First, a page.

Handy In Talks To Acquire Homejoy As Home Service Startups Consolidate

As more startups rush into the business of providing on-demand services for our every consumer need, we're also seeing an inevitable move to some consolidation. In the latest development, Handy -- the on-demand cleaning, plumbing and other home services platform -- is in talks to acquire Homejoy, another home services startup that focuses specifically on cleaning. Sources tell us that the talks are well underway, but have not yet completed. Certain details -- such as whether key employees, like Homejoy's CEO and co-founder Adora Cheung, would stay on post-acquisition -- are still to be decided. We've not yet been able to nail down a price. Contacted for comment, a Handy spokesperson provided us with this statement: "In the past year Handy has grown ten times in both revenue and bookings and is now processing over 100,000 transactions per month. Handy is now more than twice the size than any other player and is the clear leader in the category. Over the last 14 months Handy has successfully completed two relatively small acquisitions, and continues to monitor the category for other bolt on acquisitions." The two acquisitions he's referring to were of Exec early in 2014 to expand its footprint on the West Coast; and Mopp in the UK later in the same year to expand internationally. There are a lot of similarities between the two companies. They both, for example, focus on providing a simple platform and app for freelance home service people to tap in to pick up jobs, and for consumers to seek out and hire trusted people for such jobs, with Handy and Homejoy both taking a cut for providing services such as vetting the workers and also managing payments at both ends. They have both made big efforts to expand outside of their U.S. markets. But in other regards, Handy is the bigger of the two. Not only does its platform encompass more than just cleaning services, but it has raised nearly twice as much money to build out its buisiness -- just over $60 million to Homejoy's just-under $40 million. In September 2014, the company rebranded to Handy from Handybook with the ambition of becoming the "Amazon for home services" -- a moniker that Amazon, unsurprisingly, would also like to own. Prior to acquisition talks, Handy has also been aggressive in moving in on Homejoy's business. Last year, it took over a trial the latter had in place with Airbnb to provide cleaning services to Airbnb hosts -- potentially a lucrative contract in the 'B2B2C' market to grow the business quickly without such an emphasis on organically picking up each and every new customer. That trial became a full service just earlier this week and also lets Airbnb hosts hire plumbers and others through the platform for a reduced rate. On top of this, there seems to have been other problems at Homejoy. Mark Vranesh, an ex-Zynga executive, resigned from his role as the company's CFO earlier this month. And last year the company halted operations in Canada and France. [And, as you can see in the comments below, it also faced some backlash and loss of customers after prices went up last year.] On top of all this, the spectre of Uber and its $6 billion warchest are an ever-looming presence for all comers in the collaborative consumption space: today Uber's focus may be on transportation and logistics, but with that bedrock secured, Uber could move on to anyone's on-demand lawn and own it. Yet another reason why it makes sense for companies like Handy and Homejoy to band together.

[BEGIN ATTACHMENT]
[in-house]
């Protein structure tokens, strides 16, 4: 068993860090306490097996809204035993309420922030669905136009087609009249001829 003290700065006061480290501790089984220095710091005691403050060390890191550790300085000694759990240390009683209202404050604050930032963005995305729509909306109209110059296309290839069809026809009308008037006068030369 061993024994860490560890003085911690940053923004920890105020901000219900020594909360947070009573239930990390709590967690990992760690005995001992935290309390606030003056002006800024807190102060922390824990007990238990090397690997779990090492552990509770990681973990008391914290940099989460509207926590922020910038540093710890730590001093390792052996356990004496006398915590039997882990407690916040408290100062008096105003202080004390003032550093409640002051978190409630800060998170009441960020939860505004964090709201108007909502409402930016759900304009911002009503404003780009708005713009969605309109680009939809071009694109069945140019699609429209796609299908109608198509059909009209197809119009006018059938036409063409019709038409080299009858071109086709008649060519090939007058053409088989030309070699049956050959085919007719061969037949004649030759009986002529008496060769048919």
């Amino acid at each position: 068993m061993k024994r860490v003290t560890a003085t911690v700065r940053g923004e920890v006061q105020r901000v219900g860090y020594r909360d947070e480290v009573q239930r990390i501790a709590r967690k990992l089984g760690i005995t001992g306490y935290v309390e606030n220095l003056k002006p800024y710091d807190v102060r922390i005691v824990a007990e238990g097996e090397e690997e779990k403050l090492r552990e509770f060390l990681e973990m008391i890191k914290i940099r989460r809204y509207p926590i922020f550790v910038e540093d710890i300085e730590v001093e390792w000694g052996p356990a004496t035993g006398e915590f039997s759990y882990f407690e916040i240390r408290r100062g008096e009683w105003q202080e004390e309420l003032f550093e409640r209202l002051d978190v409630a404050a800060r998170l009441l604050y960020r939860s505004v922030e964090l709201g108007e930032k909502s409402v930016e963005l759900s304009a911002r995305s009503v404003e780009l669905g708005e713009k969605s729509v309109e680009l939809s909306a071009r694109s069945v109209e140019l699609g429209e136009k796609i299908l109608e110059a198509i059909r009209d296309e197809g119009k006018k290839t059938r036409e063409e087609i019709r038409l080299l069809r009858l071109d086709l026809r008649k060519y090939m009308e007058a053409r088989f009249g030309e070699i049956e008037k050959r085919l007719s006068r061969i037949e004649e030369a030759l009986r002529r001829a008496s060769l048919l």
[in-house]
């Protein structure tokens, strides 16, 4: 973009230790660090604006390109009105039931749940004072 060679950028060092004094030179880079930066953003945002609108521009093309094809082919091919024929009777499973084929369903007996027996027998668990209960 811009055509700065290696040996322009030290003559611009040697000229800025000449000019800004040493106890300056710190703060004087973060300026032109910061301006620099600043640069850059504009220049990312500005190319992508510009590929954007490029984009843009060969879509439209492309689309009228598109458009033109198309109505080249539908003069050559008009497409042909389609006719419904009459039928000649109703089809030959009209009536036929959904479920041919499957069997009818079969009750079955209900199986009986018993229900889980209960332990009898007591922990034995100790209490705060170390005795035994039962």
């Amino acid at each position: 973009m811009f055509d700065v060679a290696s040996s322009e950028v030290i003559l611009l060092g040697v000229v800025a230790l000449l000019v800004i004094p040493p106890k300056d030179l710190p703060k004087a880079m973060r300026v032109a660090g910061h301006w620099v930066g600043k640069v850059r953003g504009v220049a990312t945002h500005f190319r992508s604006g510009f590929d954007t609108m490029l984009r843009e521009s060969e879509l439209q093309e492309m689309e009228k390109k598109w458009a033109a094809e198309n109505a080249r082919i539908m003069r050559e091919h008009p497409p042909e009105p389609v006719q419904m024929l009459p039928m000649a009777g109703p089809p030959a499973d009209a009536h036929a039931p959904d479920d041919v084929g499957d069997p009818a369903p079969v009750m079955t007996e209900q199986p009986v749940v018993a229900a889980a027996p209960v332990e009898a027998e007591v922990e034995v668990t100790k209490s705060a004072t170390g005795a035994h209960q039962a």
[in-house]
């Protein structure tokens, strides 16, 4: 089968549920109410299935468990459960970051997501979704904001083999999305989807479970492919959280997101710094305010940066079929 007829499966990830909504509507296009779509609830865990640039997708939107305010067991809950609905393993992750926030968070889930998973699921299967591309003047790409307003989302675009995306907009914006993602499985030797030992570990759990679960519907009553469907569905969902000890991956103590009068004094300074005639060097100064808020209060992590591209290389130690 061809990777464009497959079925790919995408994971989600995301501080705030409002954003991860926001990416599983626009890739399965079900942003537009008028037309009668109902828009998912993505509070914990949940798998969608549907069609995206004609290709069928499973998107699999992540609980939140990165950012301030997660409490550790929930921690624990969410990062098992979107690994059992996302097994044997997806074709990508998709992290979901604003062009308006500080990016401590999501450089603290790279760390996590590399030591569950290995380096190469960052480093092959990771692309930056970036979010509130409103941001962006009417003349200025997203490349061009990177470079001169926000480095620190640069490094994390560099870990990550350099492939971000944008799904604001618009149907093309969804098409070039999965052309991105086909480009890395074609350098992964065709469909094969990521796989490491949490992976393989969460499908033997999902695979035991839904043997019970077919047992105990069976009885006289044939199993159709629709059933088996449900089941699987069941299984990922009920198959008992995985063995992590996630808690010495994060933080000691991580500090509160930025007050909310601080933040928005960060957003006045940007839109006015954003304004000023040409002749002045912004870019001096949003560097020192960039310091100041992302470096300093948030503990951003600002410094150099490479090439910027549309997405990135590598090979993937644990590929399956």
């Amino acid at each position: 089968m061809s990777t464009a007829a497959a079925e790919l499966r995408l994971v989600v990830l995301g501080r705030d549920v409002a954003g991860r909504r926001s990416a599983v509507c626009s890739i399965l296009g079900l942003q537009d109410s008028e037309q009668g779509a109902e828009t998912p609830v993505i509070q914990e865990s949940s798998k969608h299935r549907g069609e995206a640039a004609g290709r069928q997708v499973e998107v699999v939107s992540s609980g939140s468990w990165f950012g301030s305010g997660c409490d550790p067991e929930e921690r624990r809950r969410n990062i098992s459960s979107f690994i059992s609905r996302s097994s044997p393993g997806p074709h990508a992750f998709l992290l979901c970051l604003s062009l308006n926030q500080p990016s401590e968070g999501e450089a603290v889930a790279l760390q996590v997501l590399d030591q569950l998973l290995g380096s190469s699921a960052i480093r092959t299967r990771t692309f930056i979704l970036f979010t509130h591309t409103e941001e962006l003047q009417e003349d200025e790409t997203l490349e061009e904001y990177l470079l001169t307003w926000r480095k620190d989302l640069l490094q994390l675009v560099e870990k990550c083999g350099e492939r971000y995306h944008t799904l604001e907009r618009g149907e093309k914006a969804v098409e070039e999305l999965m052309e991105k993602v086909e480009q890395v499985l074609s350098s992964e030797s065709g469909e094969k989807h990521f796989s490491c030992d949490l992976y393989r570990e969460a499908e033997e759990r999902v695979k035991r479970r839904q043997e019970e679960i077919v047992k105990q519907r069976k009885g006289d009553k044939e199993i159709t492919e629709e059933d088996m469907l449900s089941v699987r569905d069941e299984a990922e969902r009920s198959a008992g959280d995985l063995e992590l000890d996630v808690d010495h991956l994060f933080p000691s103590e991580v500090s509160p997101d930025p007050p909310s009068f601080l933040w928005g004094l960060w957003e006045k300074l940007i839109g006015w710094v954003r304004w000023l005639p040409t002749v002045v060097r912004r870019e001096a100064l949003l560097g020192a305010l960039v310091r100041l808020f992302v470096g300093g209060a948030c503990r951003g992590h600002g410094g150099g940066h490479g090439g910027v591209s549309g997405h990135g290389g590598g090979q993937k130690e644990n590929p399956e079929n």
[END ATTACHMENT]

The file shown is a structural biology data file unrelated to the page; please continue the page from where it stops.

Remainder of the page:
Ingrid Lunden

Ingrid Lunden is a Writer at Gigabuzz, focused on covering early-stage startups, especially those with a technology focus and great perks.

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